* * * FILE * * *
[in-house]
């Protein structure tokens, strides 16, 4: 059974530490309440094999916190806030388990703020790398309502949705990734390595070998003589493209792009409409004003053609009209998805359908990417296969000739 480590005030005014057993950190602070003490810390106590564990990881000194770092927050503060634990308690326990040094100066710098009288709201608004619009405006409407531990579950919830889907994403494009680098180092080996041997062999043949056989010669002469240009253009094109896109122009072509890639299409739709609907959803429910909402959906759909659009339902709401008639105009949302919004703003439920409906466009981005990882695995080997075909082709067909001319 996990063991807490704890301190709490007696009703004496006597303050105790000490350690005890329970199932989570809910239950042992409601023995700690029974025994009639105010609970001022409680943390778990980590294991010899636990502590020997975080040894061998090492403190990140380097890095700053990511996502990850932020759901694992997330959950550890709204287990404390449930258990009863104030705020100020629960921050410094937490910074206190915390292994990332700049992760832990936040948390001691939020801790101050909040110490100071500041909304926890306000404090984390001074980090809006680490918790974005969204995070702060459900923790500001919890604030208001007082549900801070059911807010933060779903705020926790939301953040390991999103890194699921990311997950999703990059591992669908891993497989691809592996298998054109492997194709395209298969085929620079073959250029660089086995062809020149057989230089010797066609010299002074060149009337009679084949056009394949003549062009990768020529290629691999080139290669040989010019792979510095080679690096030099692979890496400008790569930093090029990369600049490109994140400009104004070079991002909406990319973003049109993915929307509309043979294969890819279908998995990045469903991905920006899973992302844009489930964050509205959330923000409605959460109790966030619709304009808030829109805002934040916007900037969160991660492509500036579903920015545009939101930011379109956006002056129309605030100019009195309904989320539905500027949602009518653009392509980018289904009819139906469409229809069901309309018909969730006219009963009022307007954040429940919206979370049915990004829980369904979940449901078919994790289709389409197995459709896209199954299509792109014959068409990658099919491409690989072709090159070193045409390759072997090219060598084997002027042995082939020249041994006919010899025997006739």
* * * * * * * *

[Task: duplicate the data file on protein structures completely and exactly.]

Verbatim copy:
[in-house]
């Protein structure tokens, strides 16, 4: 059974530490309440094999916190806030388990703020790398309502949705990734390595070998003589493209792009409409004003053609009209998805359908990417296969000739 480590005030005014057993950190602070003490810390106590564990990881000194770092927050503060634990308690326990040094100066710098009288709201608004619009405006409407531990579950919830889907994403494009680098180092080996041997062999043949056989010669002469240009253009094109896109122009072509890639299409739709609907959803429910909402959906759909659009339902709401008639105009949302919004703003439920409906466009981005990882695995080997075909082709067909001319 996990063991807490704890301190709490007696009703004496006597303050105790000490350690005890329970199932989570809910239950042992409601023995700690029974025994009639105010609970001022409680943390778990980590294991010899636990502590020997975080040894061998090492403190990140380097890095700053990511996502990850932020759901694992997330959950550890709204287990404390449930258990009863104030705020100020629960921050410094937490910074206190915390292994990332700049992760832990936040948390001691939020801790101050909040110490100071500041909304926890306000404090984390001074980090809006680490918790974005969204995070702060459900923790500001919890604030208001007082549900801070059911807010933060779903705020926790939301953040390991999103890194699921990311997950999703990059591992669908891993497989691809592996298998054109492997194709395209298969085929620079073959250029660089086995062809020149057989230089010797066609010299002074060149009337009679084949056009394949003549062009990768020529290629691999080139290669040989010019792979510095080679690096030099692979890496400008790569930093090029990369600049490109994140400009104004070079991002909406990319973003049109993915929307509309043979294969890819279908998995990045469903991905920006899973992302844009489930964050509205959330923000409605959460109790966030619709304009808030829109805002934040916007900037969160991660492509500036579903920015545009939101930011379109956006002056129309605030100019009195309904989320539905500027949602009518653009392509980018289904009819139906469409229809069901309309018909969730006219009963009022307007954040429940919206979370049915990004829980369904979940449901078919994790289709389409197995459709896209199954299509792109014959068409990658099919491409690989072709090159070193045409390759072997090219060598084997002027042995082939020249041994006919010899025997006739």